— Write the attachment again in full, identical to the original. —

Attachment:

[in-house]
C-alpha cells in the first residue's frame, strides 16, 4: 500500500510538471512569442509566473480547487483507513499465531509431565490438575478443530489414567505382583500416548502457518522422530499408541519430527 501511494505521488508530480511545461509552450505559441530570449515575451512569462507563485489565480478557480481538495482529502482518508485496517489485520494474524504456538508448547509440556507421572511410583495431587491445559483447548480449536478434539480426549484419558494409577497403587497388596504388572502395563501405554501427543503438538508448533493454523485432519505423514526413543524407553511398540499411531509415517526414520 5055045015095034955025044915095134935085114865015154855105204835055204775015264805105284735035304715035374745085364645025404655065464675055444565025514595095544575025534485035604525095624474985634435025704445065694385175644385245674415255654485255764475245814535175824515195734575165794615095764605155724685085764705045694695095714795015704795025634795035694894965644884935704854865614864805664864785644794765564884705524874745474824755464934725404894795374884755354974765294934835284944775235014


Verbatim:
[in-house]
C-alpha cells in the first residue's frame, strides 16, 4: 500500500510538471512569442509566473480547487483507513499465531509431565490438575478443530489414567505382583500416548502457518522422530499408541519430527 501511494505521488508530480511545461509552450505559441530570449515575451512569462507563485489565480478557480481538495482529502482518508485496517489485520494474524504456538508448547509440556507421572511410583495431587491445559483447548480449536478434539480426549484419558494409577497403587497388596504388572502395563501405554501427543503438538508448533493454523485432519505423514526413543524407553511398540499411531509415517526414520 5055045015095034955025044915095134935085114865015154855105204835055204775015264805105284735035304715035374745085364645025404655065464675055444565025514595095544575025534485035604525095624474985634435025704445065694385175644385245674415255654485255764475245814535175824515195734575165794615095764605155724685085764705045694695095714795015704795025634795035694894965644884935704854865614864805664864785644794765564884705524874745474824755464934725404894795374884755354974765294934835284944775235014